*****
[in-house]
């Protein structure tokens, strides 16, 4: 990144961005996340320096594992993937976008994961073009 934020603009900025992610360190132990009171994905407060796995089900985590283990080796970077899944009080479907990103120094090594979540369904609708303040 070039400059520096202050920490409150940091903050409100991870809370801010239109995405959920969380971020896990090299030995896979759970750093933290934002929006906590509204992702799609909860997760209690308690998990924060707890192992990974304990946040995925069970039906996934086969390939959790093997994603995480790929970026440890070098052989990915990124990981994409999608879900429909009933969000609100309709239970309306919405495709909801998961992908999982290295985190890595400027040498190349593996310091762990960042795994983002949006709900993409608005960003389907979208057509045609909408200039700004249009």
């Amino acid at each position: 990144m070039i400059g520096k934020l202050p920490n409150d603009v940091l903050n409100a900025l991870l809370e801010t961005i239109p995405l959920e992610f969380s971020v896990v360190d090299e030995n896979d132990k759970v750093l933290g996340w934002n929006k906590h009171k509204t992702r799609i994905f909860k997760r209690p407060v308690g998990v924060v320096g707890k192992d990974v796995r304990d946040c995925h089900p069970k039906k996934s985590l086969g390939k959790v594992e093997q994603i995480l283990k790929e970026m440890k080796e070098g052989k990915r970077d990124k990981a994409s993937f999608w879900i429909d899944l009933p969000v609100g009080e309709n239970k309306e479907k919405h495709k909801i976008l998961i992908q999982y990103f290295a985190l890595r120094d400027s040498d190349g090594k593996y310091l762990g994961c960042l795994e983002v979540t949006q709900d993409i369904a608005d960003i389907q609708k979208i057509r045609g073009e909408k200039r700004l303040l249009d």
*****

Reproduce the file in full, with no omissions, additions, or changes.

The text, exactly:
[in-house]
């Protein structure tokens, strides 16, 4: 990144961005996340320096594992993937976008994961073009 934020603009900025992610360190132990009171994905407060796995089900985590283990080796970077899944009080479907990103120094090594979540369904609708303040 070039400059520096202050920490409150940091903050409100991870809370801010239109995405959920969380971020896990090299030995896979759970750093933290934002929006906590509204992702799609909860997760209690308690998990924060707890192992990974304990946040995925069970039906996934086969390939959790093997994603995480790929970026440890070098052989990915990124990981994409999608879900429909009933969000609100309709239970309306919405495709909801998961992908999982290295985190890595400027040498190349593996310091762990960042795994983002949006709900993409608005960003389907979208057509045609909408200039700004249009």
């Amino acid at each position: 990144m070039i400059g520096k934020l202050p920490n409150d603009v940091l903050n409100a900025l991870l809370e801010t961005i239109p995405l959920e992610f969380s971020v896990v360190d090299e030995n896979d132990k759970v750093l933290g996340w934002n929006k906590h009171k509204t992702r799609i994905f909860k997760r209690p407060v308690g998990v924060v320096g707890k192992d990974v796995r304990d946040c995925h089900p069970k039906k996934s985590l086969g390939k959790v594992e093997q994603i995480l283990k790929e970026m440890k080796e070098g052989k990915r970077d990124k990981a994409s993937f999608w879900i429909d899944l009933p969000v609100g009080e309709n239970k309306e479907k919405h495709k909801i976008l998961i992908q999982y990103f290295a985190l890595r120094d400027s040498d190349g090594k593996y310091l762990g994961c960042l795994e983002v979540t949006q709900d993409i369904a608005d960003i389907q609708k979208i057509r045609g073009e909408k200039r700004l303040l249009d």